Legal Fees: Could you afford you?

Last week-end, I was attending a Vintage Airstream rally in Albuquerque, New Mexico, as mentioned in a previous post.

Because our “new” vintage Airstream is still being built and our “old” vintage Airstream was totaled from our December accident, we could not stay at the rally, but had sleeping quarters about 10 miles away, a short car ride. To get there, we had a short stint on Highway 550, a heavily trafficked thoroughfare in the area, so I’m told.  As we got close to our destination, I noticed the highway was streaming with police. It looked like a major car accident; as I got closer, it looked like a disaster. I could tell the roadway had been narrowed by cones and police cars into one lane. And as I approached the head of the line, a policeman approached me. Suddenly, I realized that I was in the middle of a road block!

The officer spoke. He asked if I had had any alcohol that evening. Those of you who know me, know that I am always the “designated driver.” I have nothing against alcohol or those who enjoy it. I’ve never developed a taste for good wine or other spirits. Thus, drinking good wine is “lost” on me.

This evening, however, a friend at the rally had bought a bottle of red wine, a favorite of theirs and my wife. To be part of the group, I accepted a “short” glass and had a few sips — well, o.k., I had one glass of wine. Several hours later, our evening ended and we drove … until we were stopped at the road block. I told the officer the truth.  He pulled me out of line, told me to shut off the engine and turn off the lights.  Not having driven this car before, I fumbled with the lights. As a former prosecutor of DUI/DWI defendants, I knew this was not looking good. A drunk will usually fumble with the lights.  I laughed it off, attempting to be casual with the officer.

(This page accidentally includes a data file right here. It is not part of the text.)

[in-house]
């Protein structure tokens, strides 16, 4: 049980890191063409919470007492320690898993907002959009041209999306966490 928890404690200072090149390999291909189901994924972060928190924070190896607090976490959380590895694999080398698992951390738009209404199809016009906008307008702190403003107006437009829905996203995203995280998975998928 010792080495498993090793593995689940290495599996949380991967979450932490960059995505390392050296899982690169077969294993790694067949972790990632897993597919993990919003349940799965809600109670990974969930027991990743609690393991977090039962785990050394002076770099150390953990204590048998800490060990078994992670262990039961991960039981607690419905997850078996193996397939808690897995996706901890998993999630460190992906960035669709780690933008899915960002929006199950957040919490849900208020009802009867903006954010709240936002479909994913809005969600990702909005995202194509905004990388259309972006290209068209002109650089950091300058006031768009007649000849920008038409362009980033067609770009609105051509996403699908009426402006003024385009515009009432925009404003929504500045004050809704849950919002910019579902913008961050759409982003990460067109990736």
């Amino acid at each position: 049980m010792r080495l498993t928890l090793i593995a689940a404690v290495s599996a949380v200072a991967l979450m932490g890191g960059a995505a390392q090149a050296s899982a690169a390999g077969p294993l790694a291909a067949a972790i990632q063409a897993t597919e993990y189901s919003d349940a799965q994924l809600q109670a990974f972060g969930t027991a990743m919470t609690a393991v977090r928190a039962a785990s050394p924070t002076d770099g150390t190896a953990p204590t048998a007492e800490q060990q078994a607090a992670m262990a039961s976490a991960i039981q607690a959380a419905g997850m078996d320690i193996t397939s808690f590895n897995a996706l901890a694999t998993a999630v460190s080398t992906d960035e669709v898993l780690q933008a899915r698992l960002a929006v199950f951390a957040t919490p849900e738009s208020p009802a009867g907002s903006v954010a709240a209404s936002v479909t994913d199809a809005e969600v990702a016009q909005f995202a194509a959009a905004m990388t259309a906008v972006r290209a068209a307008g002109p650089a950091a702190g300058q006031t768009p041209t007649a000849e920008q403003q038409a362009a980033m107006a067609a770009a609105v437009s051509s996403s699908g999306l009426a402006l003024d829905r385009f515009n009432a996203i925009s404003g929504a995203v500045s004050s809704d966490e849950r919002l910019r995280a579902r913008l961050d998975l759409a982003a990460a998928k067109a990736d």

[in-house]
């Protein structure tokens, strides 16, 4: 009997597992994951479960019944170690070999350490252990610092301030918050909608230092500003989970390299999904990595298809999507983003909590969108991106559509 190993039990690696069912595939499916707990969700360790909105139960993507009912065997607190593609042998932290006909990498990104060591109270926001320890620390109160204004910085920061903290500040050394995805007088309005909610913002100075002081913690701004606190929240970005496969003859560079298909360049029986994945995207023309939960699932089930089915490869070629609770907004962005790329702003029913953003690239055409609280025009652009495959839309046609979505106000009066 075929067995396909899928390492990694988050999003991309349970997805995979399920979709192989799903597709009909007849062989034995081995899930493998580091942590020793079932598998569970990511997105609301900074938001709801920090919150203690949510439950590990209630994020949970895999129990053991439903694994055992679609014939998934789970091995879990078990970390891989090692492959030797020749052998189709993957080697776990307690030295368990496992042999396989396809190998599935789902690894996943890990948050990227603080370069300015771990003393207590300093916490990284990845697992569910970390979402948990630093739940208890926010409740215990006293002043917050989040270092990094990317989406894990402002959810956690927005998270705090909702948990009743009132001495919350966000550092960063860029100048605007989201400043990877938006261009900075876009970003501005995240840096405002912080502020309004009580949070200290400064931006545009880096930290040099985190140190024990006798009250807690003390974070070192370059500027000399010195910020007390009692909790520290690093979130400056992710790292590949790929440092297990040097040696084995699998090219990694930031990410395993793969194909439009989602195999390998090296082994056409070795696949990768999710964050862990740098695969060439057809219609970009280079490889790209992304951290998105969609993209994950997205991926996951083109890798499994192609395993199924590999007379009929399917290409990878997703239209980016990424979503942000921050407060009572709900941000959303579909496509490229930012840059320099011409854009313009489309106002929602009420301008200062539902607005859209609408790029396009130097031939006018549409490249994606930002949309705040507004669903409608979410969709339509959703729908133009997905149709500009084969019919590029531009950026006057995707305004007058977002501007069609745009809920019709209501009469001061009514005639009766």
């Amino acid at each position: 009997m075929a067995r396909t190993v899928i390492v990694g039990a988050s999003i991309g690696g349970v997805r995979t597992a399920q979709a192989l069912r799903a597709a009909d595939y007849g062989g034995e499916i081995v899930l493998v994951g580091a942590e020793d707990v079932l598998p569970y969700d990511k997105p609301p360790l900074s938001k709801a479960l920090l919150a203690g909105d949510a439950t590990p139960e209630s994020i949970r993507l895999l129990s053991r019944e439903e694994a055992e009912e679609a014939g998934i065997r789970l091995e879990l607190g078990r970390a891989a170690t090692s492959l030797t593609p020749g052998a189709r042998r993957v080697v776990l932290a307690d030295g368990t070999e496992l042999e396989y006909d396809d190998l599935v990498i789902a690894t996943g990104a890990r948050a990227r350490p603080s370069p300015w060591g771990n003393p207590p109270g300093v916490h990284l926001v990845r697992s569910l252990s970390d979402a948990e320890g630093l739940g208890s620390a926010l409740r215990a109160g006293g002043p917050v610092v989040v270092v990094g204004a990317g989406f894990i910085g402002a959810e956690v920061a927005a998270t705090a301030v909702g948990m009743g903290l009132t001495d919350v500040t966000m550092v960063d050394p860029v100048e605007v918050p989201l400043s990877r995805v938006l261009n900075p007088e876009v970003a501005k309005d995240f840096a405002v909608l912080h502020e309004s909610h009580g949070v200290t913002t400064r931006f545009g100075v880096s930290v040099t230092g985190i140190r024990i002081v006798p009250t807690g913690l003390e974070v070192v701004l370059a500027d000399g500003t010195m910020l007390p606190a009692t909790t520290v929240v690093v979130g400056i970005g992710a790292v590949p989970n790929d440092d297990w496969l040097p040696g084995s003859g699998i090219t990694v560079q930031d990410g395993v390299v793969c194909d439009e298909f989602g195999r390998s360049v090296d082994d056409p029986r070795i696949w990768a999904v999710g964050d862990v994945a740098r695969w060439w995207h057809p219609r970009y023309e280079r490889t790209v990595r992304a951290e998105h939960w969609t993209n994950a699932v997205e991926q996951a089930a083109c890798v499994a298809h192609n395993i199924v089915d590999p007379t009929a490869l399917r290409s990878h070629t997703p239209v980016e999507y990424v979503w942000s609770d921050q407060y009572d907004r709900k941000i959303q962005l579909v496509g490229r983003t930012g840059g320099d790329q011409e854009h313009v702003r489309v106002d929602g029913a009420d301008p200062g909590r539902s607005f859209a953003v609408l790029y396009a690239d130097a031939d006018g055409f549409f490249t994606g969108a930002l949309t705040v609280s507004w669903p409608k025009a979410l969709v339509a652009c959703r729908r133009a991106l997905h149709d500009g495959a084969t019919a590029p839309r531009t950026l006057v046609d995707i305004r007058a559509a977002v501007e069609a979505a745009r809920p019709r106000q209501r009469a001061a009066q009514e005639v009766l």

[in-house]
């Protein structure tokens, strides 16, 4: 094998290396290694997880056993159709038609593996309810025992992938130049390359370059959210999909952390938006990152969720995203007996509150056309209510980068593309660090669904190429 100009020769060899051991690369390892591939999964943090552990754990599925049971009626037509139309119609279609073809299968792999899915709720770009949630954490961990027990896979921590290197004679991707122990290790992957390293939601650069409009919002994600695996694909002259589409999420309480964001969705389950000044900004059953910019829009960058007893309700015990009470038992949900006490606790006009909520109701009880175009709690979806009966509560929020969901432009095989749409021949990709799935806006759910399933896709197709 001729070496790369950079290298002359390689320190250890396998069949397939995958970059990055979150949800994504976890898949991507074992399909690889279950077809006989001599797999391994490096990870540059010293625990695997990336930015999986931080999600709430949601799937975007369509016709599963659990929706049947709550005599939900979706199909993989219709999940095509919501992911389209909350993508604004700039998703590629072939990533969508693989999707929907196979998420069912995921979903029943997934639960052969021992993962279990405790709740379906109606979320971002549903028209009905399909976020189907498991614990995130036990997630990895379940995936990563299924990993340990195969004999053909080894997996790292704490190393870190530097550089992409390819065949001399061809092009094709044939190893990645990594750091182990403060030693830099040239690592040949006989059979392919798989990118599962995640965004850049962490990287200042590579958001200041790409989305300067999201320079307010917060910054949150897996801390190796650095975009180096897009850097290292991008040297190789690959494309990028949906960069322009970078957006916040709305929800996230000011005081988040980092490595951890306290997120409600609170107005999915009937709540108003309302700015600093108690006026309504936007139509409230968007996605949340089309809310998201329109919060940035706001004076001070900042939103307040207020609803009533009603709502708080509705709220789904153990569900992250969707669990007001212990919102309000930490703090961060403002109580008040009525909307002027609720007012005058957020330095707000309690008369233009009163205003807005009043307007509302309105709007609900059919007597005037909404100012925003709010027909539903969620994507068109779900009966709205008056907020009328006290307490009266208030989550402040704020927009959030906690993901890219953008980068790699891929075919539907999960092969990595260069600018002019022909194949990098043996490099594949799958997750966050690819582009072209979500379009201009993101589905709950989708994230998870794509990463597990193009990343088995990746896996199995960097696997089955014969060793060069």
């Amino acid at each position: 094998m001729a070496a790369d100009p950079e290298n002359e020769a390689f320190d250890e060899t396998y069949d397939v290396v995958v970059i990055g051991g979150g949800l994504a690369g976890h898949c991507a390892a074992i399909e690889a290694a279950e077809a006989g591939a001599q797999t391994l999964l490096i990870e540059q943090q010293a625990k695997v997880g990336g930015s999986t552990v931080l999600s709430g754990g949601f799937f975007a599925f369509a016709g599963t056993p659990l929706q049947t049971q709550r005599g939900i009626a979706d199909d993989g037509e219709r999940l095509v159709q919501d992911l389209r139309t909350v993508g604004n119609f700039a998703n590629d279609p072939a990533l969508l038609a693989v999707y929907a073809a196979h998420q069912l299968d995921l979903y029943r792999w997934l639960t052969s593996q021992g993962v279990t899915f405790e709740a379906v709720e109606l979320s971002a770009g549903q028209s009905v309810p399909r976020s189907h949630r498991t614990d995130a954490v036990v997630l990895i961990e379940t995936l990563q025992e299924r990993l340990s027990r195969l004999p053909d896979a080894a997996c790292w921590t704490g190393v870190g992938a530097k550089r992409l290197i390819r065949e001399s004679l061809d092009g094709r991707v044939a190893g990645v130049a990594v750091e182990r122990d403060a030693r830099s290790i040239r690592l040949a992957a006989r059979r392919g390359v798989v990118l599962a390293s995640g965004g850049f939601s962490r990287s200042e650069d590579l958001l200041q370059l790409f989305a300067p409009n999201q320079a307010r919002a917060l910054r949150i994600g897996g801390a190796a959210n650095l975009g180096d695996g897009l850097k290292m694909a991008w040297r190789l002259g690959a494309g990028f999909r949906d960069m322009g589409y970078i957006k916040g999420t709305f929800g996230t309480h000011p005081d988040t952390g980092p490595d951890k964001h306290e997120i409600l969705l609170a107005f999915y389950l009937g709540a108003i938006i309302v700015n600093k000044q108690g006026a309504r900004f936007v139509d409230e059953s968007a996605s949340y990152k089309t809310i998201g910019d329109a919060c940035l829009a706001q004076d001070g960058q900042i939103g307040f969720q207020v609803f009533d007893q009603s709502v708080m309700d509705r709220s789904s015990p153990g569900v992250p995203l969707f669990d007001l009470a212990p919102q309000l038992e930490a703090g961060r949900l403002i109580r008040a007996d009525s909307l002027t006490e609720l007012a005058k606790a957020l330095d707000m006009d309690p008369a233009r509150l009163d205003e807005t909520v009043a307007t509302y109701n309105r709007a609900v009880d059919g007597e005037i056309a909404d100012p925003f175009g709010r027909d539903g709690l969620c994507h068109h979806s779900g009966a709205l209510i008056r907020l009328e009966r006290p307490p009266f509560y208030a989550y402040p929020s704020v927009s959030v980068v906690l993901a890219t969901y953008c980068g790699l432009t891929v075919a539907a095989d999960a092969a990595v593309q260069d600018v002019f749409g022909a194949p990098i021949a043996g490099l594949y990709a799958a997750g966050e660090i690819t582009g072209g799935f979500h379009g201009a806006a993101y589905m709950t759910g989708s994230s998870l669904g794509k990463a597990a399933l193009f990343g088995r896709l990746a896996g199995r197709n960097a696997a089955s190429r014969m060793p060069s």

He gave me the eye test. I got a bit nervous, contemplating the balance of the field sobriety test..Have you ever taken that test … while sober? It’s not the easiest thing to do, especially when filled with anxiety “in the field.” Though nervous, he could tell I was sober  … or at least not under the “influence.”  And we drove on …

As I was thinking about this, on the scene, I had visions of needing to call an attorney in the area to come bail me out … or at least defend my good reputation to keep me “clean” with the Bar, that is to make sure I didn’t have a spot on my record that would impact my license to practice law and my license to drive a car.  Could I afford to hire a lawyer in today’s economy. Of course, we might say that is the wrong question. Could I afford NOT to hire a lawyer is the better question.

For those in need of a lawyer, it is clear they have a need. And, from my perspective, it’s clear that lawyers provide substantial value to their clients.  From the client’s perspective … and this is the only perspective that is important … they too often are confronted with a large bill they did not expect … and an inability to reconcile the value of what was done for them and the fee they now have to pay. That is the fault of the lawyer. It’s up to the lawyer, the professional, to educate the client about both the value of the service to be performed and the anticipated cost of delivering that value.  When that is done, the client will be satisfied no matter what the dollar amount may be.

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